Own the Future (and Maybe the Present): Are Milwaukee’s Young Bucks Already Ready?Gary Dineen/NBAE via Getty Images
About an hour before Game 4 between the Bucks and Bulls tipped off at the Bradley Center, before every seat in the place was filled, white towels hung on each chair. The green slogan printed on them was the same one that pops up on commercials and billboards all over town these days: “Own the Future.”
On Sunday, it was a message that seemed to fit these Bucks. Despite giving the Bulls all they could stand in Games 2 and 3, Milwaukee was one game away from being a too-green team swept from the postseason by a fixture of the Eastern Conference playoffs. At that point, it probably was solace-finding time. Even four games and out was more than anyone could have hoped after cobbling together just 15 wins the year before. Giannis Antetokounmpo is still about seven months from his first legal Pabst Blue Ribbon. Khris Middleton has turned into a guy worth paying. In most other seasons, Jason Kidd probably would have been coach of the year. And they’ve done all of this without Jabari Parker since mid-December. Well, four days and two wins later, consolation may not be as important.
To hear Kidd tell it, he was never looking for any. Whoever OK’d those towels apparently didn’t run it by him. “There are a lot of teams that were young and maybe talked about the future and relied on that,” Kidd said after Game 5. “But for us, it’s not about the future. It’s just about now.”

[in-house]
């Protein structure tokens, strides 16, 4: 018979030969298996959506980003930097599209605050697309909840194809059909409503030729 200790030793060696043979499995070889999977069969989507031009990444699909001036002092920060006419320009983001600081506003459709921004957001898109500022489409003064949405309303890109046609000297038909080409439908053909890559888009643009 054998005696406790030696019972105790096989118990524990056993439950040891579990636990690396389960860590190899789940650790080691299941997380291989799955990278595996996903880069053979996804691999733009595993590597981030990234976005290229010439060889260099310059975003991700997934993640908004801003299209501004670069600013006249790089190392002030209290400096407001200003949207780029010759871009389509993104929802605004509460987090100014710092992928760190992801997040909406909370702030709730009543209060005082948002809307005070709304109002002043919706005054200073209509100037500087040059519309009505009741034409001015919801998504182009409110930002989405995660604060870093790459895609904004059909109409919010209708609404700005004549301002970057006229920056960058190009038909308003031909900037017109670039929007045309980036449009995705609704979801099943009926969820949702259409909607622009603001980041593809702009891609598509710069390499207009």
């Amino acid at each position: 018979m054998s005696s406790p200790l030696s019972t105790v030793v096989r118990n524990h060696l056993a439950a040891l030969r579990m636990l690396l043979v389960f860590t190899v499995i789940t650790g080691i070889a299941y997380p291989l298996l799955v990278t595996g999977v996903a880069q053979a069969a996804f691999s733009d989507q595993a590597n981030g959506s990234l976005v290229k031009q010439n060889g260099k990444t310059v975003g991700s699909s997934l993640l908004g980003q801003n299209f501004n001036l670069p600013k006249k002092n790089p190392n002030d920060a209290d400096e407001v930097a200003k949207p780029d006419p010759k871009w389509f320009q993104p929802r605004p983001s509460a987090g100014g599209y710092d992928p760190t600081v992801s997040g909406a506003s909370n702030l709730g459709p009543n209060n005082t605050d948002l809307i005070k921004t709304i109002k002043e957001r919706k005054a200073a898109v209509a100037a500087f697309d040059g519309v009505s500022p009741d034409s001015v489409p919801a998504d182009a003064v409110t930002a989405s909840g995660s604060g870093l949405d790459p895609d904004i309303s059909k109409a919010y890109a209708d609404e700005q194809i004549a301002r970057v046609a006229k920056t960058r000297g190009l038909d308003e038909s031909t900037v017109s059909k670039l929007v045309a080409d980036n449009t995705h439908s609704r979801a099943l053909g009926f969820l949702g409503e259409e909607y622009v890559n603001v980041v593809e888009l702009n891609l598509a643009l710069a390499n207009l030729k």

Now, the Bucks are a home win away from crawling all the way back and dragging out this series as far as it can go.
Even more than hope, what the Bucks have found under Kidd is identity. Milwaukee finished the season behind only the Warriors in defensive efficiency, and the terror they can instill on that end of the floor has been a fixture against the Bulls. Chicago turned the ball over a ludicrous 26 times in Game 4, and the Bulls’ backcourt followed that by going a combined 10-of-41 in Game 5.
Much like Golden State, Milwaukee’s best defensive asset is its length, but when the Bucks are at their most dangerous, it’s because they’re deploying a defensive style all their own. The way Kidd has his team blitzing pick-and-rolls has created problems for Derrick Rose, who’s split only one or two of those double-teams the entire series. For the most part, Milwaukee is ruining the Bulls’ possessions before they even get started, and even if the Bulls do manage to find a numbers advantage thanks to Milwaukee being overzealous, the tangle of never-ending arms near the basket inevitably becomes a problem. Antetokounmpo blocked four shots in Game 5. John Henson altered a handful of others after blocking three in Game 4. Easy looks have been hard to come by for Chicago. When the Bulls haven’t been hitting from the outside — on looks they don’t normally make — their offense has been a slog.